The good news is use of syringe services programs (SSPs) has increased substantially during the past decade. But the bad news is most people who inject drugs (PWID) still don't always use sterile needles and, if they share needles and syringes, risk contracting or transmitting HIV, as well as hepatitis B and C viruses.
That's according to a recent CDC Vital Signs(www.cdc.gov) report and an accompanying article in the agency's Dec. 2 Morbidity and Mortality Weekly Report (MMWR).(www.cdc.gov)
According to a CDC press release,(www.cdc.gov) the analysis found that 54 percent of PWID reported in 2015 that they had used an SSP in the past year, compared to only about 36 percent in 2005. But even though SSP use has increased, the report said too few PWID use only sterile needles, with 33 percent reporting in 2015 that they had shared a needle in the past year compared to about the same percentage (36 percent) in 2005.
"The prescription opioid and heroin epidemics are devastating families and communities throughout the nation, and the potential for new HIV outbreaks is of growing concern," said CDC Director Tom Frieden, M.D., M.P.H., in the release. "Our goal is for people to live long enough to stop substance use and not contract HIV or other serious infections while injecting -- SSPs can help people accomplish both."
- The CDC recently published a Vital Signs report along with an accompanying article in the Dec. 2 Morbidity and Mortality Weekly Report (MMWR) that found use of syringe services programs has increased substantially during the past decade, but injection drug users still aren't always using sterile needles.
- For this report, the CDC used National HIV Surveillance System data collected from all 50 states and the District of Columbia through June of this year to analyze trends in HIV diagnosis among people who inject drugs from 2008 to 2014.
- The MMWR report highlighted some successes in HIV prevention among blacks and Hispanics who inject drugs but found concerning trends in white injection drug users.
For this report, the CDC used National HIV Surveillance System data collected from all 50 states and the District of Columbia through June of this year to analyze trends in HIV diagnosis among PWID from 2008 to 2014.
In addition, National HIV Behavioral Surveillance interviews with PWID in 22 cities between 2005 and 2015 were analyzed to describe risk behaviors and use of prevention services among all PWID, with further analysis conducted among PWID who first injected drugs during the five years before their interview (new PWID).
During 2008-2014, overall HIV diagnoses among PWID in the United States decreased by 48 percent.
"Until now, the nation has made substantial progress in preventing HIV among people who inject drugs, but this success is threatened," said Jonathan Mermin, M.D., M.P.H, director of the CDC's National Center for HIV/AIDS, Viral Hepatitis, STD and TB Prevention, in the release. "Syringe services programs work, and their expansion is pivotal for progress in the coming decades."
Decisions about implementing SSPs are made at state and local levels, and access to comprehensive SSPs varies across the United States. Comprehensive SSPs provide sterile needles and syringes and offer or refer people who inject drugs to prevention, care and treatment services, including HIV and hepatitis C testing and treatment. They also offer additional HIV prevention options such as condoms, behavioral interventions and pre-exposure prophylaxis.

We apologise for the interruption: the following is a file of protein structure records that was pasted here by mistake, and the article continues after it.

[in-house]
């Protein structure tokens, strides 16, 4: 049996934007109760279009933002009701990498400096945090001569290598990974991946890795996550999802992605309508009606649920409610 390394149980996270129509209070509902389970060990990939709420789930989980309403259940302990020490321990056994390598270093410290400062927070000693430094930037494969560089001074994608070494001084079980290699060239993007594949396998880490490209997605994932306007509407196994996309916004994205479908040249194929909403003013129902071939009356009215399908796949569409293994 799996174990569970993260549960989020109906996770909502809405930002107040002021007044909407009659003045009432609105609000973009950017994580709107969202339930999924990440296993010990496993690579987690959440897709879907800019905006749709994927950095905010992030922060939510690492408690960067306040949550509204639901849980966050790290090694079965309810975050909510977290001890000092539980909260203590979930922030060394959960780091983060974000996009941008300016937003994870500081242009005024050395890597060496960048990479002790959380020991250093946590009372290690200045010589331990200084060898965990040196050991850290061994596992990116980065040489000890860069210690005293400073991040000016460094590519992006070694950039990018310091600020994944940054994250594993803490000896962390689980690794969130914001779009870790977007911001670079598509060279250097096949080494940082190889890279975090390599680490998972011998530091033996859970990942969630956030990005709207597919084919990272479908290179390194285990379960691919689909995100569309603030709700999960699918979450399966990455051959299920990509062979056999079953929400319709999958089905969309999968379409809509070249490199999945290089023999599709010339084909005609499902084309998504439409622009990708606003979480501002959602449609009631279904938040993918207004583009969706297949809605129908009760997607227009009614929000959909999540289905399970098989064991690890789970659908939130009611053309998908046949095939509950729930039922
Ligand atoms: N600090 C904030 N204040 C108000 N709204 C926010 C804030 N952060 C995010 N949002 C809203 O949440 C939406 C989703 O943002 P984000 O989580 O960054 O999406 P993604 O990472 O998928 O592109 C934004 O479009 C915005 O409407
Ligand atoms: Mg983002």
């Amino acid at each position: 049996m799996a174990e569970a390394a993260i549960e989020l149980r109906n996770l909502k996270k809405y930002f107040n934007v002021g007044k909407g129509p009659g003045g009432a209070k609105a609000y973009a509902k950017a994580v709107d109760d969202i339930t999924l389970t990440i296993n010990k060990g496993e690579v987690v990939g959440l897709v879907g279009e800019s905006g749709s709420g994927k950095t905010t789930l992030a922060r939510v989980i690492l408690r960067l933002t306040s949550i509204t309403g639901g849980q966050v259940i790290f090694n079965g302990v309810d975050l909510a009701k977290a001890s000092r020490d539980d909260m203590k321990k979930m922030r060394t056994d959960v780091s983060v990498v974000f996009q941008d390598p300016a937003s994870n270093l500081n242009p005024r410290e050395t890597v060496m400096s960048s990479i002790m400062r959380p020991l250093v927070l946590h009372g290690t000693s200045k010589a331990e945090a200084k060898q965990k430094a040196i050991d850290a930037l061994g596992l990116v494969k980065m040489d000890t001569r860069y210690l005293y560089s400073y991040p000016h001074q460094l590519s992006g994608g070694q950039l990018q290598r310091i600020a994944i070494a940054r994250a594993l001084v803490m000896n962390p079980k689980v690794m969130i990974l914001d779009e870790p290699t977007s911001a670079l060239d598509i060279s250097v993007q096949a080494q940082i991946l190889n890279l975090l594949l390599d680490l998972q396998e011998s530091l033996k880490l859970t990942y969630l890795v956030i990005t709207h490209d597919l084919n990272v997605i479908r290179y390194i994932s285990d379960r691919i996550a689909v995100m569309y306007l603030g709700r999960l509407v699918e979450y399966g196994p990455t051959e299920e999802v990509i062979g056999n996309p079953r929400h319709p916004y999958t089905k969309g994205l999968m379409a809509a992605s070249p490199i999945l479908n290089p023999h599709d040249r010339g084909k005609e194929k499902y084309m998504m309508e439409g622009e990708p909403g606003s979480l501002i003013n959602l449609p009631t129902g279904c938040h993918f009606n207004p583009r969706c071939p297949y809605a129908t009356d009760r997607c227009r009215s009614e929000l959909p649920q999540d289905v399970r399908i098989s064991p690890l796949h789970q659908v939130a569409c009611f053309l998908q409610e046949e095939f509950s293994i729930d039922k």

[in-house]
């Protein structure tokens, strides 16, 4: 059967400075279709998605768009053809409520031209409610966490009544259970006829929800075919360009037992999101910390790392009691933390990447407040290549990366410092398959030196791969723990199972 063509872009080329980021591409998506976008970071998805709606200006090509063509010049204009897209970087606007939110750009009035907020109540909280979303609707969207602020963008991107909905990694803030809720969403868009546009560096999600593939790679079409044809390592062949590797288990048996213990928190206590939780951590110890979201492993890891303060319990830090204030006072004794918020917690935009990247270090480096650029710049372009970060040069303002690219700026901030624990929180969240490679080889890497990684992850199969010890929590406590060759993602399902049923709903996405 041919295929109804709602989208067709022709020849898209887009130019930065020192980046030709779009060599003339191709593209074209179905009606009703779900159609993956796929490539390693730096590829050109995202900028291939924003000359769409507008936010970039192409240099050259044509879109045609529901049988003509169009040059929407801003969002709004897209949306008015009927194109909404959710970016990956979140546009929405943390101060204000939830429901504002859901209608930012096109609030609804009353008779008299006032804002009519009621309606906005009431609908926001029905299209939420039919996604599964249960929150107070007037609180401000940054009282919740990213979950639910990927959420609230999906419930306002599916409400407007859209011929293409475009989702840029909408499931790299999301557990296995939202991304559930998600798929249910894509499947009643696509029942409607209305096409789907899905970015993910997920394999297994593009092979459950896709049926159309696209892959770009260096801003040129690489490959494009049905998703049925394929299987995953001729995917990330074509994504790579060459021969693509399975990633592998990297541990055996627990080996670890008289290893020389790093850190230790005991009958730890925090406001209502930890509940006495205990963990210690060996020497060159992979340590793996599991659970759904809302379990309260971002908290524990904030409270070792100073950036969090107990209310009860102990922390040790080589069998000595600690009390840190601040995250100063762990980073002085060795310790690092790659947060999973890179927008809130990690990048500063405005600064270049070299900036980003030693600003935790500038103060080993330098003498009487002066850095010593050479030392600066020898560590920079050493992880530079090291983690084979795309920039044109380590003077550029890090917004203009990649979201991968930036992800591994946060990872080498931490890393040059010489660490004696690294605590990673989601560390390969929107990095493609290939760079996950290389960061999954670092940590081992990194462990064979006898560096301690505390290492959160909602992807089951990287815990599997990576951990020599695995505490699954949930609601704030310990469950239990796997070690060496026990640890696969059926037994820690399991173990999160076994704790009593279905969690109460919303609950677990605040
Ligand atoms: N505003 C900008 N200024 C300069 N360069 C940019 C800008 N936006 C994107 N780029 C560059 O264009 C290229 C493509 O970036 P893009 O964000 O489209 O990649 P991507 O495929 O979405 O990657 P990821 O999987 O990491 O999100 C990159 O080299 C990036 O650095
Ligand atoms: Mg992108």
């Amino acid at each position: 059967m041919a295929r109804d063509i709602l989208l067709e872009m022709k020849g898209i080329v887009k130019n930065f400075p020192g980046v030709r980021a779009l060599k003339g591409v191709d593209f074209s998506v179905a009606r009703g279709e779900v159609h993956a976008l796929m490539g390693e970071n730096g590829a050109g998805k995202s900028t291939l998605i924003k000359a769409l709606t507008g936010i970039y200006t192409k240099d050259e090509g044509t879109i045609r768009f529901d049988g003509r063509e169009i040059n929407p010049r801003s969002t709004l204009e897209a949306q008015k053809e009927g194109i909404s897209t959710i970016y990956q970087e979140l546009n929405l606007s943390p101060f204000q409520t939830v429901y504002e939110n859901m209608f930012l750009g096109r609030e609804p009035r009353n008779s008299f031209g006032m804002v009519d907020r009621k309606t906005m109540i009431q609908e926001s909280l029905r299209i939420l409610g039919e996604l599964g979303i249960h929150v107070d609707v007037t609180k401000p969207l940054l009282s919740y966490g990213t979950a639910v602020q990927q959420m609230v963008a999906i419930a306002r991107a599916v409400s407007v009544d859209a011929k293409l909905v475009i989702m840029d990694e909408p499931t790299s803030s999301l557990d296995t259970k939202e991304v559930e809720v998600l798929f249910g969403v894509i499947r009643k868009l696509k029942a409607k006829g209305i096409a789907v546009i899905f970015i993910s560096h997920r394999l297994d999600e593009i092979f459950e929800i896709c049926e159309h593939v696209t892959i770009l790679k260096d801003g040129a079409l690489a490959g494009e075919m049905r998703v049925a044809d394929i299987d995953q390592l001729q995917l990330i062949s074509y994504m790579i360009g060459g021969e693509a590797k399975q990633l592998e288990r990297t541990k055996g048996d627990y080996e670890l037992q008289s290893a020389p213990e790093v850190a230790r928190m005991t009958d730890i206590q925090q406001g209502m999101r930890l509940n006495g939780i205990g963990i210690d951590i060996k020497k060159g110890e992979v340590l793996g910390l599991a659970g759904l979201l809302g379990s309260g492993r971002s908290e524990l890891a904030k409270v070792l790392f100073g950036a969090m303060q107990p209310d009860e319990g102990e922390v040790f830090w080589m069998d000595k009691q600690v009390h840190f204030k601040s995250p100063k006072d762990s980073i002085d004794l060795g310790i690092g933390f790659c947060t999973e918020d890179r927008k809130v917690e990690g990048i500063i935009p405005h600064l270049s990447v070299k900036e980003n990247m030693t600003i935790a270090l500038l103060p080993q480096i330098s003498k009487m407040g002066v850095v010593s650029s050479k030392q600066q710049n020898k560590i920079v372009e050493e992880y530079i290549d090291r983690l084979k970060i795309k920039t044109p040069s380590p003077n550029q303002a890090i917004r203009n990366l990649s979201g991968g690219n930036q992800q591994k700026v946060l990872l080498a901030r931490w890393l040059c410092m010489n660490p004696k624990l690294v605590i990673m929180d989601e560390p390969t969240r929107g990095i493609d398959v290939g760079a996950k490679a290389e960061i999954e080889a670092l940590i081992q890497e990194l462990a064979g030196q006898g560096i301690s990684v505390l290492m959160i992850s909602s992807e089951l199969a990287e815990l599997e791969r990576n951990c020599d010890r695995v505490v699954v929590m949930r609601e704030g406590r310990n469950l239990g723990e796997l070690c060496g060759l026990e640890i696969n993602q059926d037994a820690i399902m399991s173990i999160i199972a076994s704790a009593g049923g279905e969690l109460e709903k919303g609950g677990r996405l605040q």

Substance abuse disorder treatments that SSPs offer or refer patients to include medication-assisted treatment to help stop drug use and prevent HIV and hepatitis infection. SSPs may also treat substance overdose.
The CDC has historically recommended that states ensure that people who inject drugs have access to effective prevention services, including sterile injection equipment, medication-assisted treatment for substance use disorder and HIV and hepatitis testing.
In December 2015, Congress gave states and even local communities the opportunity to use federal funds to support certain components of comprehensive SSPs(www.aids.gov) under specific circumstances.
Progress in HIV Prevention
The MMWR report highlighted some successes in HIV prevention among blacks/African Americans (blacks) and Hispanics/Latinos (Hispanics) who inject drugs in 22 cities and nationally. However, it found concerning trends among whites who inject drugs.
- The percentage of blacks who inject drugs who reported getting all their syringes from a sterile source increased by 48 percent between 2005 and 2015 for the cities studied, and the percentage who reported syringe-sharing declined by 34 percent.
- Nationally, the number of HIV diagnoses among blacks who inject drugs declined by about 60 percent from 2008 to 2014.
- The percentage of Hispanics who inject drugs who reported syringe-sharing declined by 12 percent from 2005 to 2015.
- Nationally, the number of HIV diagnoses among Hispanics who inject drugs declined by almost 50 percent between 2008 and 2014.
- High levels of sharing continued among whites who inject drugs during the period examined, with 45 percent reporting sharing in 2005 and 43 percent still reporting sharing in 2015.
- The percentage of whites who inject drugs who reported receiving all syringes from sterile sources remained unchanged at 22 percent.
- Nationally, HIV diagnoses among whites who inject drugs declined overall by about 27 percent between 2008 and 2014, although they reached a plateau in 2012.
"It is encouraging to see prevention efforts paying off in African-American and Latino communities," said Eugene McCray, M.D., director of the CDC's Division of HIV/AIDS Prevention, in the release. "We must now take concrete steps that build upon and accelerate that progress.
"HIV risk remains too high for all people who inject drugs."
Related AAFP News Coverage
ACIP Recommends MenACWY-D for HIV-infected Patients, Cholera Vaccine